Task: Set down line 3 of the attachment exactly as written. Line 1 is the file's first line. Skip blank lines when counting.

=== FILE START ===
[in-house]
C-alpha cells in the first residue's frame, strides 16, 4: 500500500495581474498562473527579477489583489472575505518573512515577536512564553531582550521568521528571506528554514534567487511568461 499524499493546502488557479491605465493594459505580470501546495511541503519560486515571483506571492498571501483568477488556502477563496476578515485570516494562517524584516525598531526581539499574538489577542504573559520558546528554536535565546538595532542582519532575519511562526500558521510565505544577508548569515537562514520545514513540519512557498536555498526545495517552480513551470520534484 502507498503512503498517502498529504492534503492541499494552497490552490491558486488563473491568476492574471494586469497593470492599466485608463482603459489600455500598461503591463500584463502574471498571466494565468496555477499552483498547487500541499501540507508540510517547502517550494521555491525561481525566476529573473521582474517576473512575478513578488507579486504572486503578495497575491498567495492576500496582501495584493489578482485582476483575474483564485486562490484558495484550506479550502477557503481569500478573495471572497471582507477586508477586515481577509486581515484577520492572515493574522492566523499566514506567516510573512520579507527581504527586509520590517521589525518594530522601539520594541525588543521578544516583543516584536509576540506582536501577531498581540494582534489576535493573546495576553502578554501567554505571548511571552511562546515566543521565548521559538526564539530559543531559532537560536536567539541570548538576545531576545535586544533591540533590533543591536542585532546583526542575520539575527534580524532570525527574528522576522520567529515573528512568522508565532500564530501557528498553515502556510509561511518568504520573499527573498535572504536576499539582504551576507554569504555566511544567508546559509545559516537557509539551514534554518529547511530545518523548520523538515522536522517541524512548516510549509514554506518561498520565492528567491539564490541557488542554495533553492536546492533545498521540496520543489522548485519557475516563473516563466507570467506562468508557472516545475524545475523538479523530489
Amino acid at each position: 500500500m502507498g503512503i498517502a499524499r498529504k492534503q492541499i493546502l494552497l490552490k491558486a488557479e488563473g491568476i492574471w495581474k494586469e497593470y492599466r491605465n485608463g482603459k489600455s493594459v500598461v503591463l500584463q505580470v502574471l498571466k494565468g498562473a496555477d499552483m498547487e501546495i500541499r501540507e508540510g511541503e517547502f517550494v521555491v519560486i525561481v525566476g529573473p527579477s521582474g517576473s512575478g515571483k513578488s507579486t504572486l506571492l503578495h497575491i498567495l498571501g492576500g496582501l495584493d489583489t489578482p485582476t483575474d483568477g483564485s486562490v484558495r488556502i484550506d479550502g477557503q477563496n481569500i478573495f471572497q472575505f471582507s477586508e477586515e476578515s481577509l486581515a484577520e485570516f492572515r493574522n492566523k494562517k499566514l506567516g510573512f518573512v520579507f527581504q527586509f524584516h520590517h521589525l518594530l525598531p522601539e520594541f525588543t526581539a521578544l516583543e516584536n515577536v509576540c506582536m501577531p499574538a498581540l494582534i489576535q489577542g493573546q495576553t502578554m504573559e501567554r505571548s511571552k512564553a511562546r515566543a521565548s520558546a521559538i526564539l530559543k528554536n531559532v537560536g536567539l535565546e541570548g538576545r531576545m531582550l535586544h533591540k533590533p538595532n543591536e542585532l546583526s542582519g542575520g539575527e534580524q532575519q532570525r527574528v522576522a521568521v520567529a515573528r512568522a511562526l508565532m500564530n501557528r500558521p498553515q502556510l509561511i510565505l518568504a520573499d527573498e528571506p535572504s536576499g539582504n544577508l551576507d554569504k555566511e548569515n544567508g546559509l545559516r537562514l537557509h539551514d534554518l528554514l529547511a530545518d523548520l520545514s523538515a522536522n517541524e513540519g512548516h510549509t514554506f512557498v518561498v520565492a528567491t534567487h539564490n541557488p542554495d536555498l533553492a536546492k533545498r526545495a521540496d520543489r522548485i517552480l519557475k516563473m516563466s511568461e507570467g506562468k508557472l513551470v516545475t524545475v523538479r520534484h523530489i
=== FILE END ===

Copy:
Amino acid at each position: 500500500m502507498g503512503i498517502a499524499r498529504k492534503q492541499i493546502l494552497l490552490k491558486a488557479e488563473g491568476i492574471w495581474k494586469e497593470y492599466r491605465n485608463g482603459k489600455s493594459v500598461v503591463l500584463q505580470v502574471l498571466k494565468g498562473a496555477d499552483m498547487e501546495i500541499r501540507e508540510g511541503e517547502f517550494v521555491v519560486i525561481v525566476g529573473p527579477s521582474g517576473s512575478g515571483k513578488s507579486t504572486l506571492l503578495h497575491i498567495l498571501g492576500g496582501l495584493d489583489t489578482p485582476t483575474d483568477g483564485s486562490v484558495r488556502i484550506d479550502g477557503q477563496n481569500i478573495f471572497q472575505f471582507s477586508e477586515e476578515s481577509l486581515a484577520e485570516f492572515r493574522n492566523k494562517k499566514l506567516g510573512f518573512v520579507f527581504q527586509f524584516h520590517h521589525l518594530l525598531p522601539e520594541f525588543t526581539a521578544l516583543e516584536n515577536v509576540c506582536m501577531p499574538a498581540l494582534i489576535q489577542g493573546q495576553t502578554m504573559e501567554r505571548s511571552k512564553a511562546r515566543a521565548s520558546a521559538i526564539l530559543k528554536n531559532v537560536g536567539l535565546e541570548g538576545r531576545m531582550l535586544h533591540k533590533p538595532n543591536e542585532l546583526s542582519g542575520g539575527e534580524q532575519q532570525r527574528v522576522a521568521v520567529a515573528r512568522a511562526l508565532m500564530n501557528r500558521p498553515q502556510l509561511i510565505l518568504a520573499d527573498e528571506p535572504s536576499g539582504n544577508l551576507d554569504k555566511e548569515n544567508g546559509l545559516r537562514l537557509h539551514d534554518l528554514l529547511a530545518d523548520l520545514s523538515a522536522n517541524e513540519g512548516h510549509t514554506f512557498v518561498v520565492a528567491t534567487h539564490n541557488p542554495d536555498l533553492a536546492k533545498r526545495a521540496d520543489r522548485i517552480l519557475k516563473m516563466s511568461e507570467g506562468k508557472l513551470v516545475t524545475v523538479r520534484h523530489i